Engineers in Japan and the United States said there is no evidence of adverse maglev health effects.
Documents signed off by the Maryland Department of Transportation show the train’s electromagnetic fields register at a relatively low level, 1/50th the strength of international limits.
Officials with JR Central, the private Japanese company behind the maglev, said the train has operated in Yamanashi since 1997. No harmful health effects have been reported.
Yet Yamanaka said a key burden had not been met. She hasn’t seen conclusive long-term medical studies on the relatively new technology.
“We’re concerned about our grandchildren’s generation, about being able to grow up in a natural and healthy environment,” she said. “That’s a basic human need. That’s why we need to talk about this problem.”
Two lawsuits in Japan against the maglev are also underway.
In May 2019, eight plaintiffs demanded a halt of construction. The suit asserts developers ignored the welfare of nearby residents and new maglev construction has dramatically devalued home prices.
A May 2016 lawsuit includes the backing of 700 people. They demand the government withdraw the maglev’s certification, arguing the project is unnecessary, causes environmental damage and is based on careless engineering assessments.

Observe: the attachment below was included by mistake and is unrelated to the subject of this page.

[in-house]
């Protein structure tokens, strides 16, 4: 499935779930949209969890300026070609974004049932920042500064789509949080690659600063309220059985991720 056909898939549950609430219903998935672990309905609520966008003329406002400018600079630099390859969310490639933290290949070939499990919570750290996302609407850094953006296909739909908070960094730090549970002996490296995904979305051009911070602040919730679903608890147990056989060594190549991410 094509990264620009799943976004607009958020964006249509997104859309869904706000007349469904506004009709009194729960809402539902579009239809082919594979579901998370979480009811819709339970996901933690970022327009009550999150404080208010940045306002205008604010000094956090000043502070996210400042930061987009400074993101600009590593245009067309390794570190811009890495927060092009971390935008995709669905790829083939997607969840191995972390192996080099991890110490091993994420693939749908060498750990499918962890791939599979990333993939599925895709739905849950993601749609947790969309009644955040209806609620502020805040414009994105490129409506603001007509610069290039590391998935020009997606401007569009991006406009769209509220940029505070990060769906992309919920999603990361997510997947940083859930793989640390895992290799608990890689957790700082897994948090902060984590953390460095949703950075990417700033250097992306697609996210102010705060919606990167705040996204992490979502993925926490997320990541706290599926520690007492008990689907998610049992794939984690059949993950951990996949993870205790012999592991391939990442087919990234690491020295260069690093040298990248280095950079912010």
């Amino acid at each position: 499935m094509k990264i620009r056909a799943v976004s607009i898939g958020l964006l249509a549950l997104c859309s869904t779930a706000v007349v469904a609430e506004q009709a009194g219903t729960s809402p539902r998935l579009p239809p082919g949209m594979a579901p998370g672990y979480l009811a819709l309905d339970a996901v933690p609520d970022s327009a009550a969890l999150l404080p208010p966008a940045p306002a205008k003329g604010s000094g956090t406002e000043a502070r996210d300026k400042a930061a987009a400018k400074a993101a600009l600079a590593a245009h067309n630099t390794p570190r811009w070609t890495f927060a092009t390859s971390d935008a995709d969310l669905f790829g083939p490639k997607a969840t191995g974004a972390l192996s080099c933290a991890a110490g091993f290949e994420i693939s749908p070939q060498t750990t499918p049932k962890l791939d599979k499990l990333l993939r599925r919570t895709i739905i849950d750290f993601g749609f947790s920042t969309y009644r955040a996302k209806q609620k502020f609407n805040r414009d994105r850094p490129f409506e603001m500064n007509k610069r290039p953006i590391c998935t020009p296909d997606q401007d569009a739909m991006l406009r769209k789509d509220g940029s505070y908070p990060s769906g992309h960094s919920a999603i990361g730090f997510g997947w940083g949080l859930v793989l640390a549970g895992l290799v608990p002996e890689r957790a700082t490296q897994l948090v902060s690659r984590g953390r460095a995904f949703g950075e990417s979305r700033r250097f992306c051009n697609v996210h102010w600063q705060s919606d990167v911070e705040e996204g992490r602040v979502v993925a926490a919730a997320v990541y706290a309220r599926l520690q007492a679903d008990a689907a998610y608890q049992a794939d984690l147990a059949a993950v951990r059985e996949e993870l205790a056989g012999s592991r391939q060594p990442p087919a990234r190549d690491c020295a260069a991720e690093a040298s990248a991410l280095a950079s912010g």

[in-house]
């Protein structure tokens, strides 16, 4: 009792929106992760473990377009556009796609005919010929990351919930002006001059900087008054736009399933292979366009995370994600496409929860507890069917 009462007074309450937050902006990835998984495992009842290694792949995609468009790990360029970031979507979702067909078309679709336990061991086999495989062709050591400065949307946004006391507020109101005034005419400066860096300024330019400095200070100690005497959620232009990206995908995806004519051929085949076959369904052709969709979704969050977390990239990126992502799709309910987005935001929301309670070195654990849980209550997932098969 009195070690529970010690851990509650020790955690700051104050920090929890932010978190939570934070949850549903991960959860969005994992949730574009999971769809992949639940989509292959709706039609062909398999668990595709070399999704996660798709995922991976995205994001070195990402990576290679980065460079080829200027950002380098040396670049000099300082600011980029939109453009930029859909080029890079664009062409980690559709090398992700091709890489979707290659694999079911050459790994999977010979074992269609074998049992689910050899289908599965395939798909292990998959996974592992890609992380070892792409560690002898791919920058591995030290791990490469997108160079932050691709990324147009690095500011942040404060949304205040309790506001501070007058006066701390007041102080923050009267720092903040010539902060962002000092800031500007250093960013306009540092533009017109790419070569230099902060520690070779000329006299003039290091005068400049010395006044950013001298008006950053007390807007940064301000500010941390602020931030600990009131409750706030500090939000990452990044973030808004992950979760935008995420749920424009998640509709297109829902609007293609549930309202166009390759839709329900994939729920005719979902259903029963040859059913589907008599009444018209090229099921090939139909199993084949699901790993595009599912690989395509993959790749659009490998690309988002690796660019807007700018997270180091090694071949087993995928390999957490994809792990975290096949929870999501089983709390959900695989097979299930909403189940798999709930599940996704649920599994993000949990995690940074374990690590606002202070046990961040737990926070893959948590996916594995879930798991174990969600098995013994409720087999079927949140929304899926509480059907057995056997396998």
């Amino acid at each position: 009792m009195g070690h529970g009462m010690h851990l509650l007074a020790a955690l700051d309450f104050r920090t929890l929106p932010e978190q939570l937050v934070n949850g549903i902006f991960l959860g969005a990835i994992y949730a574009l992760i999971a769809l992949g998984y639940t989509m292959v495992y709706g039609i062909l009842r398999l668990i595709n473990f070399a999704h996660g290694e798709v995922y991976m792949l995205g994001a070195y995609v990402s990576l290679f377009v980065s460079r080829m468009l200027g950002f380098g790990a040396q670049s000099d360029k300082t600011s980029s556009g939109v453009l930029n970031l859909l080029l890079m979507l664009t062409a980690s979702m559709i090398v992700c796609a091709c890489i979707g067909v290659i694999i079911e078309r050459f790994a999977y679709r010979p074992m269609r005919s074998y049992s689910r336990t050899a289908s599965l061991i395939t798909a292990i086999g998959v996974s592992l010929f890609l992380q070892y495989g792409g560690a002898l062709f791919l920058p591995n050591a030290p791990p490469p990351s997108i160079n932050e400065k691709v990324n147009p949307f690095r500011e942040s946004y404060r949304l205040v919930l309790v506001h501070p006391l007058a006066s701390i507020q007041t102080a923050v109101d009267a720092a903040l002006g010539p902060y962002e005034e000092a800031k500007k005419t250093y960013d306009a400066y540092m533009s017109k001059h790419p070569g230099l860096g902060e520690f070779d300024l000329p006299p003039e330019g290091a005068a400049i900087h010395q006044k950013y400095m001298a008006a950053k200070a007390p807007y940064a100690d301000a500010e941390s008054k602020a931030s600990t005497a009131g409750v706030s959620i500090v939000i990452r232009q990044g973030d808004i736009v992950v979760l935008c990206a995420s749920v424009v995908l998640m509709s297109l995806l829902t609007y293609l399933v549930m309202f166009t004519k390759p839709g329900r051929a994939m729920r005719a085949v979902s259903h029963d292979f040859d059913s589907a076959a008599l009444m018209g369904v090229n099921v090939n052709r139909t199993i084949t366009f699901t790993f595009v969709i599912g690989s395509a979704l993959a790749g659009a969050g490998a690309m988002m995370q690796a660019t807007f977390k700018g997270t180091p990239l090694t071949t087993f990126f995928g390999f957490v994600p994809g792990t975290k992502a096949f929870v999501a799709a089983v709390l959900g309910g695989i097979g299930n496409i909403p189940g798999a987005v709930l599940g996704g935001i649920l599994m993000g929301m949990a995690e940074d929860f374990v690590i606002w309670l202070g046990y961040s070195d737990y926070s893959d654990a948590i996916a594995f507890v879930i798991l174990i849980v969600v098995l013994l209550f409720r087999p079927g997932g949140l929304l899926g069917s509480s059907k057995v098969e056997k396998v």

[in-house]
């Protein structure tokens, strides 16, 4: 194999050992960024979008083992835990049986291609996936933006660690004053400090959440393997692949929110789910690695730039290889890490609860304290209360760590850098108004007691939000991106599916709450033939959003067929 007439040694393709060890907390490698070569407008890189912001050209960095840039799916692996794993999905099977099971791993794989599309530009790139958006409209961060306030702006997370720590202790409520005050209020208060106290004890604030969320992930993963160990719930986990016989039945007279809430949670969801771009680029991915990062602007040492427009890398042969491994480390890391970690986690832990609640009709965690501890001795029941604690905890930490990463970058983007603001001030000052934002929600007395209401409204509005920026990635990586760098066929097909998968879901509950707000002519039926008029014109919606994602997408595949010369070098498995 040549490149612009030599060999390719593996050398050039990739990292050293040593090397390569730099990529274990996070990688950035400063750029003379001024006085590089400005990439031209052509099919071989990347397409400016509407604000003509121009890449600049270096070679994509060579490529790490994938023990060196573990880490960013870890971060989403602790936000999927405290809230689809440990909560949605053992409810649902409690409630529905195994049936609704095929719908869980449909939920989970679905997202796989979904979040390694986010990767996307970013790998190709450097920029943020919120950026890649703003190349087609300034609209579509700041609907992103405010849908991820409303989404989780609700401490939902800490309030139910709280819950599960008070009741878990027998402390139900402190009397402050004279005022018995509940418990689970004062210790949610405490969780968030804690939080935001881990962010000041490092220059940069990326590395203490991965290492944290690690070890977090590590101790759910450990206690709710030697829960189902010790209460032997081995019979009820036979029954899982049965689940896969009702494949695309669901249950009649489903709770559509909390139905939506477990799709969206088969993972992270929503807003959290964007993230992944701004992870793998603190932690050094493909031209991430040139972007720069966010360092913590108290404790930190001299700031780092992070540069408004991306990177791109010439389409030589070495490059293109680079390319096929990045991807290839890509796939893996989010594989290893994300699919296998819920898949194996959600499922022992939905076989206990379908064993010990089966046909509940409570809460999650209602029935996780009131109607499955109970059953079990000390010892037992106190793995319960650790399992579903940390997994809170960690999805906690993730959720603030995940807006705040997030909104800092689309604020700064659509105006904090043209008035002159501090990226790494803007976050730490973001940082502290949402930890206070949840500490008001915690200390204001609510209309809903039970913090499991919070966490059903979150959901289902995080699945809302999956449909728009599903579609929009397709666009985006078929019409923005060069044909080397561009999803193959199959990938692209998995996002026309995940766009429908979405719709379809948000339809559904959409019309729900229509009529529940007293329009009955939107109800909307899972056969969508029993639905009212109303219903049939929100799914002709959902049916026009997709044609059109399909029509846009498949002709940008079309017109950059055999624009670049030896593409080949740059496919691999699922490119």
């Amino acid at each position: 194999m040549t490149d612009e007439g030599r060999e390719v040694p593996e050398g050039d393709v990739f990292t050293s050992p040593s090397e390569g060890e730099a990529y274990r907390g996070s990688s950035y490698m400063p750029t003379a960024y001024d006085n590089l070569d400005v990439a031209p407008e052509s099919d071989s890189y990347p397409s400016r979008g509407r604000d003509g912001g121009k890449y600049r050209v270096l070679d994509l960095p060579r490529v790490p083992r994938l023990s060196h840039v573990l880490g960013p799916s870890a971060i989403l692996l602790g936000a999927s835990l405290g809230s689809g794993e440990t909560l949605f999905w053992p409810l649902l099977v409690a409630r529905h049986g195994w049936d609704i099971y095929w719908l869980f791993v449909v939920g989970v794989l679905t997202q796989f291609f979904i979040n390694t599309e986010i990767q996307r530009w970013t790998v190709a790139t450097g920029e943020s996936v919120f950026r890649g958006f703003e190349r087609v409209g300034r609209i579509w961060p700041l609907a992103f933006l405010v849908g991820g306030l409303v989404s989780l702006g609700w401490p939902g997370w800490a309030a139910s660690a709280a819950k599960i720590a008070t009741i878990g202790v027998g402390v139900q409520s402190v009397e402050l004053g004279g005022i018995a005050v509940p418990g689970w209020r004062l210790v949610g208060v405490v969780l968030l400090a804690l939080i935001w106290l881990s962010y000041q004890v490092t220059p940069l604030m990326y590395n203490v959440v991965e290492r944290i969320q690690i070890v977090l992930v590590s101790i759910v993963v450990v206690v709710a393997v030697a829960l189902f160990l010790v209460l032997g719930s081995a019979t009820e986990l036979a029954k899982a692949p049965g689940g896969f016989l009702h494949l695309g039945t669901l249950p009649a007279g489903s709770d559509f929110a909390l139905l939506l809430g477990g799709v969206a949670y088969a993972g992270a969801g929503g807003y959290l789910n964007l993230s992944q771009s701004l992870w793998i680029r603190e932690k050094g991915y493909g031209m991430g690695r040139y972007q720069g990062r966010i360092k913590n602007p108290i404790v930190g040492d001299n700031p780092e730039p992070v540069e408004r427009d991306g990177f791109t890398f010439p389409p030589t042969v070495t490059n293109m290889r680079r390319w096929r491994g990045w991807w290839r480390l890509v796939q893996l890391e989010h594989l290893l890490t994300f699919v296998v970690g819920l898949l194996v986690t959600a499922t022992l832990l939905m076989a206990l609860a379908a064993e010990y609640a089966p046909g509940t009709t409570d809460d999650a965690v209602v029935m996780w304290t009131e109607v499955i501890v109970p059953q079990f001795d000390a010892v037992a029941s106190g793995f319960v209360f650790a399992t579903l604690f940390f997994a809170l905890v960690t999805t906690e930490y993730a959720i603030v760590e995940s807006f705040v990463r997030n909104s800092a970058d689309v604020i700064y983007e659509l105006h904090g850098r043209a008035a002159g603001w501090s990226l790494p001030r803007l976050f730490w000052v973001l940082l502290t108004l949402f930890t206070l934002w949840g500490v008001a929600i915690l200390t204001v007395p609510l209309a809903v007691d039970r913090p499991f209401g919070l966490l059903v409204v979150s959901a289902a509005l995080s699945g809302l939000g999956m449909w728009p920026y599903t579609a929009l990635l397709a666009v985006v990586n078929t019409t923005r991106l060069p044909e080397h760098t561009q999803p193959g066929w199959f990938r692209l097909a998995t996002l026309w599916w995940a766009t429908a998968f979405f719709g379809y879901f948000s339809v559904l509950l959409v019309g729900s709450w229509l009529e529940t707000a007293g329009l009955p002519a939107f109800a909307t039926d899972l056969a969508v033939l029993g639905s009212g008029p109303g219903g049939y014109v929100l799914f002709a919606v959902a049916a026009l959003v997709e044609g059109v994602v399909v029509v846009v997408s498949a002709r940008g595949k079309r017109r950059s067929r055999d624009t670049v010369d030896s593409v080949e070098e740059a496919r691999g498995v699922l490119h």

JR Central denied the lawsuits’ allegations – pointing to Japan’s strict safety standards and the company’s motivation to build safe and reliable rail systems.
Chapter five: What Do People near the Proposed D.C.-Baltimore Maglev Route Think?
“I don’t want America to fall behind,” said Frank DiPalma, as he looked out beyond his pristine property within the Montpelier Woods section of Laurel.
“I served in the Navy for 25 years, and I love this country. But I want something built right,” he said. “I just don’t think I can get onboard with this train.”
DiPalma’s perspective reflects an impression often found between Bladensburg and Baltimore: while residents recognize America is losing a race to rejuvenate its infrastructure, there may be more convincing to do in order to bridge opinions on an American maglev.
There is palpable joy found among the commuter class of the Acela corridor – professionals who marvel at the prospect of world-class train travel.